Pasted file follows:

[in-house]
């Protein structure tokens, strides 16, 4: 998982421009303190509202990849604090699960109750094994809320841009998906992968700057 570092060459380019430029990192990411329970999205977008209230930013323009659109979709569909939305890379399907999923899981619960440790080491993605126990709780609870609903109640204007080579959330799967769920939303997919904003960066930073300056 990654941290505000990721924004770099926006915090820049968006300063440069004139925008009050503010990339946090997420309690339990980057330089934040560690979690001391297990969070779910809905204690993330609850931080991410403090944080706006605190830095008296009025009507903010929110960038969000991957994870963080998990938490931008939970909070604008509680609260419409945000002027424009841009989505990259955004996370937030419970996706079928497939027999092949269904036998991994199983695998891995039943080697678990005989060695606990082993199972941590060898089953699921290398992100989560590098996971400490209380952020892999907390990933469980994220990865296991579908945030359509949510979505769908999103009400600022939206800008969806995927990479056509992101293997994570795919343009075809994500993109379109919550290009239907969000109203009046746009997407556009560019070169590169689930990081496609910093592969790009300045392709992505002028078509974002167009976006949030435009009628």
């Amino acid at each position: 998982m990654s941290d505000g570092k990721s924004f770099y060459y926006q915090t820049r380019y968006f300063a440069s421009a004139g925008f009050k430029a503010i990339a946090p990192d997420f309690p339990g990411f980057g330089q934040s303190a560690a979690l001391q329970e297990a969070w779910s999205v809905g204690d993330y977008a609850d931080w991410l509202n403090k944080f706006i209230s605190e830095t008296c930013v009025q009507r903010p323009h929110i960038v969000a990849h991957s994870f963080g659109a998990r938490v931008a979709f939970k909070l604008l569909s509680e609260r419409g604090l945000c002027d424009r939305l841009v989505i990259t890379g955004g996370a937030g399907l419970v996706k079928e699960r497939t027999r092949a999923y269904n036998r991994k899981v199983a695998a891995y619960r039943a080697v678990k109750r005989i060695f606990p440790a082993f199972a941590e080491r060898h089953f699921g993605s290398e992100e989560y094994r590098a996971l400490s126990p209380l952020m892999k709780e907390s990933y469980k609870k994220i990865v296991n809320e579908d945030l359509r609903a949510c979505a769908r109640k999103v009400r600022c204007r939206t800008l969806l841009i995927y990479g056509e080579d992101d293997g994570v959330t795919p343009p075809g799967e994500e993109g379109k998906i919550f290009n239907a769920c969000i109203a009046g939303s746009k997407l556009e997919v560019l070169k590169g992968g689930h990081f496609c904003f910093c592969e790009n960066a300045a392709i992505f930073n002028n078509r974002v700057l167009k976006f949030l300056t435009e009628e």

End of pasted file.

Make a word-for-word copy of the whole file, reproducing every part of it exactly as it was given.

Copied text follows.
[in-house]
């Protein structure tokens, strides 16, 4: 998982421009303190509202990849604090699960109750094994809320841009998906992968700057 570092060459380019430029990192990411329970999205977008209230930013323009659109979709569909939305890379399907999923899981619960440790080491993605126990709780609870609903109640204007080579959330799967769920939303997919904003960066930073300056 990654941290505000990721924004770099926006915090820049968006300063440069004139925008009050503010990339946090997420309690339990980057330089934040560690979690001391297990969070779910809905204690993330609850931080991410403090944080706006605190830095008296009025009507903010929110960038969000991957994870963080998990938490931008939970909070604008509680609260419409945000002027424009841009989505990259955004996370937030419970996706079928497939027999092949269904036998991994199983695998891995039943080697678990005989060695606990082993199972941590060898089953699921290398992100989560590098996971400490209380952020892999907390990933469980994220990865296991579908945030359509949510979505769908999103009400600022939206800008969806995927990479056509992101293997994570795919343009075809994500993109379109919550290009239907969000109203009046746009997407556009560019070169590169689930990081496609910093592969790009300045392709992505002028078509974002167009976006949030435009009628």
């Amino acid at each position: 998982m990654s941290d505000g570092k990721s924004f770099y060459y926006q915090t820049r380019y968006f300063a440069s421009a004139g925008f009050k430029a503010i990339a946090p990192d997420f309690p339990g990411f980057g330089q934040s303190a560690a979690l001391q329970e297990a969070w779910s999205v809905g204690d993330y977008a609850d931080w991410l509202n403090k944080f706006i209230s605190e830095t008296c930013v009025q009507r903010p323009h929110i960038v969000a990849h991957s994870f963080g659109a998990r938490v931008a979709f939970k909070l604008l569909s509680e609260r419409g604090l945000c002027d424009r939305l841009v989505i990259t890379g955004g996370a937030g399907l419970v996706k079928e699960r497939t027999r092949a999923y269904n036998r991994k899981v199983a695998a891995y619960r039943a080697v678990k109750r005989i060695f606990p440790a082993f199972a941590e080491r060898h089953f699921g993605s290398e992100e989560y094994r590098a996971l400490s126990p209380l952020m892999k709780e907390s990933y469980k609870k994220i990865v296991n809320e579908d945030l359509r609903a949510c979505a769908r109640k999103v009400r600022c204007r939206t800008l969806l841009i995927y990479g056509e080579d992101d293997g994570v959330t795919p343009p075809g799967e994500e993109g379109k998906i919550f290009n239907a769920c969000i109203a009046g939303s746009k997407l556009e997919v560019l070169k590169g992968g689930h990081f496609c904003f910093c592969e790009n960066a300045a392709i992505f930073n002028n078509r974002v700057l167009k976006f949030l300056t435009e009628e």